UN questions if use of force would bolster hand of its keepers of peace
| United Nations, N.Y.
The UN office in charge of peacekeeping has heaved a collective sigh of relief. Attacks on French members of the United Nations Interim Force in Lebanon (UNIFIL) have stopped, at least for now. But, since the UN does not know why the August-September spate of attacks has ended, it cannot rule out that they will not resume.
UNIFIL's recent troubles have fueled talk here about how UN peacekeeping efforts can be strengthened.
Some circles call for allowing the blue-helmeted soldiers greater use of force. They now may use force only in self-defense, although, a UN official says, ``we interpret self-defense fairly liberally now.''
Past and present UN officials oppose expanding the use of force. Remaining neutral, they say, is essential to effective peacekeeping; if UN troops were to use more firepower, they might become a party to the conflict. These officials cite southern Lebanon as a case where, because so many groups are vying for control, a more aggressive UNIFIL would only heighten tensions.
Other UN peacekeeping forces are UNFICYP, a force in Cyprus that separates the island's Greeks and Turks, and UNDOF, a force that patrols a buffer zone between Syria and the Israeli-occupied Golan Heights. The UN also operates two observer missions -- in the Middle East and between India and Pakistan -- which monitor cease-fires but do not station UN troops.
UN officials consider the Cyprus and Golan forces to be successful because they have a clear mandate and the support of the conflicting parties -- a the requirement for establishment of a peacekeeping force.
The role of a UN force can be more than just peacekeeper, however. In 1984 the Golan force facilitated a Syrian-Israeli prisoner exchange. In Lebanon, UNIFIL contingents run free medical clinics, and in Cyprus, UN soldiers are helping restore agricultural activity.
The biggest problem for UNIFIL is its failure, over eight years, to fulfill its mandate: deployment upto the Israeli border (where it was meant to confirm the withdrawal of Israeli forces), stopping attacks across the frontier from either side, and helping restore the authority of the Lebanese government.
Israel has refused to pull out of its self-proclaimed ``security zone'' north of the border out of a concern for the security of northern Israel. So the UN keeps its force next to the Israeli zone, believing UNIFIL serves as a buffer between the Israelis and radical Shiite Muslims.
Peacekeeping advocates believe it is needed in the nuclear age to keep regional conflicts from developing into broader wars. UN insiders have several suggestions for strengthening peacekeeping, in theory and practice:
Promote understanding of what UN peacekeeping does and does not mean.
``Many of [peacekeeping's] critics and also many of its champions claim too much for it,'' says Marrack Goulding, head of UN peacekeeping operations. ``It does not purport to be the whole answer. All you can realistically claim to be doing in a peacekeeping operation is to stop the killing and create a climate in which tempers can cool down. Then somebody else can take on the more difficult task of negotiating a lasting solution.''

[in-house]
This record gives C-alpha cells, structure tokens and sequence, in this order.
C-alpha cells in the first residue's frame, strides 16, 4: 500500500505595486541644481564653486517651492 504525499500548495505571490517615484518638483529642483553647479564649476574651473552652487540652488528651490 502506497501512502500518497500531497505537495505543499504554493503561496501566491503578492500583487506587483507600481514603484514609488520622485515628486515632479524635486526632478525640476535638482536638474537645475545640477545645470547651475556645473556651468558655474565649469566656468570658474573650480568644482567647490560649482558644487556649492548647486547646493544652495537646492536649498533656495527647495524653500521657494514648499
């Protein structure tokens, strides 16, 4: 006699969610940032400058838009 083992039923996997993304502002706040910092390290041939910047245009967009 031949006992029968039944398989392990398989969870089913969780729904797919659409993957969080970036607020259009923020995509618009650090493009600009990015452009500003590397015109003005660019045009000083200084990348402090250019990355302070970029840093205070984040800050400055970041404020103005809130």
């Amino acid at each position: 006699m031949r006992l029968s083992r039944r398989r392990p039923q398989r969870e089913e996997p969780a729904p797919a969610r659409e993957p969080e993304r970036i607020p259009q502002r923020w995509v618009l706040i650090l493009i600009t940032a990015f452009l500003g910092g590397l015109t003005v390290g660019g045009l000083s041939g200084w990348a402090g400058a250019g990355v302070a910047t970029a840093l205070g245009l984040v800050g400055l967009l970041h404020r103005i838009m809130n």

Better financial support from the world community. Inconsistent funding has been a problem for UN peacekeeping from its beginning in 1956.
Last April, the US began withholding $21 million -- half its annual share of the UNIFIL budget. Congress charged that UNIFIL was ineffective and cited the return of Palestinian guerrillas to south Lebanon. Initially, it was the Soviets who withheld funding for UNIFIL in 1978, saying it was up to the aggressors to pay. But in April, the Soviets agreed to start paying their $18 million annual share, perhaps to score points with the Arabs.
Greater use of the UN's potential. Some countries, like South Africa, do not see UN forces as neutral and therefore do not consider them an option for helping settle a conflict.
Adaptation of peacekeeping techniques for multinational efforts to combat terrorism.
A general criticism of UN peacekeeping is that, in time, the presence of a force allows the parties in a conflict to become accustomed to the situation and stop trying seriously to settle their dispute. Critics cite Cyprus as an example.
UN officials counter by saying that withdrawing a force before the warring parties have settled their differences can only lead to more war. They cite the case of the UN's first peacekeeping force on the Sinai Peninsula: In 1967 Egyptian President Gamal Abdel Nasser wanted the force removed, and so it was. The June 1967 Arab-Israeli war soon broke out. It might have broken out anyway, says Gen. Indar Rikhye, a retired Indian Army general who commanded the Sinai force. But withdrawal of the troops removed the final obstacle to war.
Supporters of UN peacekeeping challenge critics to find a better alternative. ``It is the most innovative instrument of diplomacy that the international community has forged since World War II,'' General Rikhye says. ``It's a demonstration of the will of the world community to keep peace.''